Florida’s U.S. Senators, Marco Rubio and Bill Nelson, joined 18 other Congressional colleagues in filing bipartisan legislation crack down on websites, which knowingly facilitate online sex trafficking. They’re targeting one website in particular.
Backpage.com is a website that allows for classified advertising, like job postings or apartments for sale. But, it was earlier this year, when the site got on the radar of U.S. Senators, like Florida Republican Marco Rubio, for a different reason.
“It’s one of the things that you hear a lot about which I find to be one of the most grotesque and outrageous things I've seen and that's the conduct of Backpage.com,” he said, during a Senate hearing in February. “There's a recent article in "Miami Herald" that talked about a local organizations filing a federal lawsuit against Backpage.com and found that in my hometown of Miami-Dade, over half the adult victims in human trafficking cases and 40 percent of minor victims were being advertised on Backpage.com.”
According to an investigative report released by U.S. Senators this year, Backpage is the leading online marketplace for commercial sex and it’s involved in 73 percent of all child trafficking reports to the National Center for Missing and Exploited Children.
The report also states Backpage is knowingly editing its “adult” ads, coaching its users to post “clean” ads for illegal transactions, and deleting incriminating language that company filters miss.
“So following that report, Backpage has closed the adult section in which advertisers solicited services,” Rubio added. “However, it's been reported that the ads are now running on the dating section and some are now asserting, and I agree, that this is nothing more than a publicity stunt. In the end, didn't they just change the name of the same activity?”
“Backpage, they shutdown one section of their site, and another section pops up,” said Actor Ashton Kutcher. “These things become incumbent upon us having a malleable tool that can effectively work in all markets.”
Kutcher is also the co-founder of an anti-human trafficking group called Thorn: Digital Defenders of Children. Thorn stands for Tech Innovation to Fight Child Sexual Exploitation.
As part of his group’s work, they’ve spoken to several online platforms about looking into these issues. Kutcher says while some are willing to distance themselves, other sites, like Backpage, appear more resistant about taking down the sex ads.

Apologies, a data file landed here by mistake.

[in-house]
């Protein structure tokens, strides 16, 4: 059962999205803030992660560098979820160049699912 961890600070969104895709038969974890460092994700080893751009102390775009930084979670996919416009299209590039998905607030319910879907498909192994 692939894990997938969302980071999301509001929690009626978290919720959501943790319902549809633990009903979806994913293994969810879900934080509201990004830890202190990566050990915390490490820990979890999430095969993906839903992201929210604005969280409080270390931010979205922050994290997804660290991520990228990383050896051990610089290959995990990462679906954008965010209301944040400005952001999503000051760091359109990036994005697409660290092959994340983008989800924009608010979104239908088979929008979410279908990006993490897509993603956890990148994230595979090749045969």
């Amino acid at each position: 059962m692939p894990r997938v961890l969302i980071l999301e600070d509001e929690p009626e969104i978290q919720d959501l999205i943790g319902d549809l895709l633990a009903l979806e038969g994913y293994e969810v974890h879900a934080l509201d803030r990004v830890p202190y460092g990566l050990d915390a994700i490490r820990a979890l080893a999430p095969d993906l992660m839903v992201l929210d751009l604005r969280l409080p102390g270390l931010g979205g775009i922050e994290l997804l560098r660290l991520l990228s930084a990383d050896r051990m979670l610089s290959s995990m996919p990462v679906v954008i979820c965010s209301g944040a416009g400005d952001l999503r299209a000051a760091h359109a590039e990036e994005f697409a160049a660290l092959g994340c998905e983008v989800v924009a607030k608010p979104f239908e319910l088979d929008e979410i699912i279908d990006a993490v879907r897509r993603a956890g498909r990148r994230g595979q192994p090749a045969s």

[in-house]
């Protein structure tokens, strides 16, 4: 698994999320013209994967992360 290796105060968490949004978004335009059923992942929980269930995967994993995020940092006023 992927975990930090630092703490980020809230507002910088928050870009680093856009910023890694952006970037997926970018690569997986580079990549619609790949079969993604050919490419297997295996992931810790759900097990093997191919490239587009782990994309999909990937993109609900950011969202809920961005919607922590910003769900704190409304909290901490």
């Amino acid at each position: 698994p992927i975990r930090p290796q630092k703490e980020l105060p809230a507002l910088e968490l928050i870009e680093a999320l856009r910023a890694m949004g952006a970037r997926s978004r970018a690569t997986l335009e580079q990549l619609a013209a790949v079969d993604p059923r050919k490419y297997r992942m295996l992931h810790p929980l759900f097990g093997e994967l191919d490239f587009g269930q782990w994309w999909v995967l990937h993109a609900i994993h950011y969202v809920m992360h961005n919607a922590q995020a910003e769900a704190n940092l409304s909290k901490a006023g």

“This has been happening long before Backpage,” he added. “Six years ago, I started going after the VillageVoice for advertising sex in their platform. And actually, the way I went after them is that I went after their advertisers, and said hey, do you know that this is happening? And the advertisers, they pulled back, and the VillageVoice started have some issues relative to that. I talked to the founder and CEO of Backpage five years ago, and said we're watching, we know what's happening, I know you know what's happening. You can either join us in the fight against it or you're going to become the tool for it. And it really sort of didn't want to hear about it.”
And, Human Rights First President and CEO Elisa Massimino says she believes Backpage needs to be held accountable for what it’s doing. She says there’s evidence that they’ve doctored up to 80 percent of their ads to conceal illegal transactions.
“When they do that, they should not be protected by the law,” she stated. “You know, the current law, and there's some good reasons for it, that says that internet sites that allow third parties to post aren't responsible for the content of that post. But, you don't have to change that law to go after what Backpage is doing right now. It appears that they are intentionally altering ads to make underage people look like they are consenting adults. And that is despicable, and wrong, and they should be held accountable for that.”
Kutcher and Massimino spoke during a Senate hearing months ago about human trafficking, which included talk of legislation. Now, Rubio, Florida’s Democratic Senator Bill Nelson, and 18 others have filed the “Stop Enabling Sex Traffickers Act.”
The goal is to update the Communications Decency Act to clarify that websites that knowingly facilitate sex trafficking can be held liable and the victim can seek justice against them. It also eliminates federal liability protections for such websites and allows state law enforcement groups to investigate such claims.
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